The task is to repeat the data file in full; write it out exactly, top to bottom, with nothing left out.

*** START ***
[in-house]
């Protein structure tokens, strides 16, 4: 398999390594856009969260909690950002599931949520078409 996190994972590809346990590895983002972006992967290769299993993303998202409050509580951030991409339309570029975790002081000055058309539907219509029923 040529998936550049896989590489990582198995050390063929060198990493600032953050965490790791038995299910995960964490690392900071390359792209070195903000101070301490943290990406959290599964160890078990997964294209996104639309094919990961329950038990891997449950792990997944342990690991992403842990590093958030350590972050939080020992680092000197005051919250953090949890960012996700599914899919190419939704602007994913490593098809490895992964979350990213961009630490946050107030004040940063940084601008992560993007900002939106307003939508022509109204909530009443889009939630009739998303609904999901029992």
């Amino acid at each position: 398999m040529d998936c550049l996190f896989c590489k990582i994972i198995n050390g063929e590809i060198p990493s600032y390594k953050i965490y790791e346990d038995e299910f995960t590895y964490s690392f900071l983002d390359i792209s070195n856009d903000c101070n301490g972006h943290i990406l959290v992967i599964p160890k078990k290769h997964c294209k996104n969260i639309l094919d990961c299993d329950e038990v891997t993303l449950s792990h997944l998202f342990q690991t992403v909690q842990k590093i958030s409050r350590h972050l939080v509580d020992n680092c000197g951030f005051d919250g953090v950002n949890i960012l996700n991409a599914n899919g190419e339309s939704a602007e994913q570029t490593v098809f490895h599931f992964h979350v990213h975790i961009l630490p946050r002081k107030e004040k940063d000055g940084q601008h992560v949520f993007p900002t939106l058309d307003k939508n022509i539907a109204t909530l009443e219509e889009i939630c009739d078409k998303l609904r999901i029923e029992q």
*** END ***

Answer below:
[in-house]
């Protein structure tokens, strides 16, 4: 398999390594856009969260909690950002599931949520078409 996190994972590809346990590895983002972006992967290769299993993303998202409050509580951030991409339309570029975790002081000055058309539907219509029923 040529998936550049896989590489990582198995050390063929060198990493600032953050965490790791038995299910995960964490690392900071390359792209070195903000101070301490943290990406959290599964160890078990997964294209996104639309094919990961329950038990891997449950792990997944342990690991992403842990590093958030350590972050939080020992680092000197005051919250953090949890960012996700599914899919190419939704602007994913490593098809490895992964979350990213961009630490946050107030004040940063940084601008992560993007900002939106307003939508022509109204909530009443889009939630009739998303609904999901029992």
């Amino acid at each position: 398999m040529d998936c550049l996190f896989c590489k990582i994972i198995n050390g063929e590809i060198p990493s600032y390594k953050i965490y790791e346990d038995e299910f995960t590895y964490s690392f900071l983002d390359i792209s070195n856009d903000c101070n301490g972006h943290i990406l959290v992967i599964p160890k078990k290769h997964c294209k996104n969260i639309l094919d990961c299993d329950e038990v891997t993303l449950s792990h997944l998202f342990q690991t992403v909690q842990k590093i958030s409050r350590h972050l939080v509580d020992n680092c000197g951030f005051d919250g953090v950002n949890i960012l996700n991409a599914n899919g190419e339309s939704a602007e994913q570029t490593v098809f490895h599931f992964h979350v990213h975790i961009l630490p946050r002081k107030e004040k940063d000055g940084q601008h992560v949520f993007p900002t939106l058309d307003k939508n022509i539907a109204t909530l009443e219509e889009i939630c009739d078409k998303l609904r999901i029923e029992q």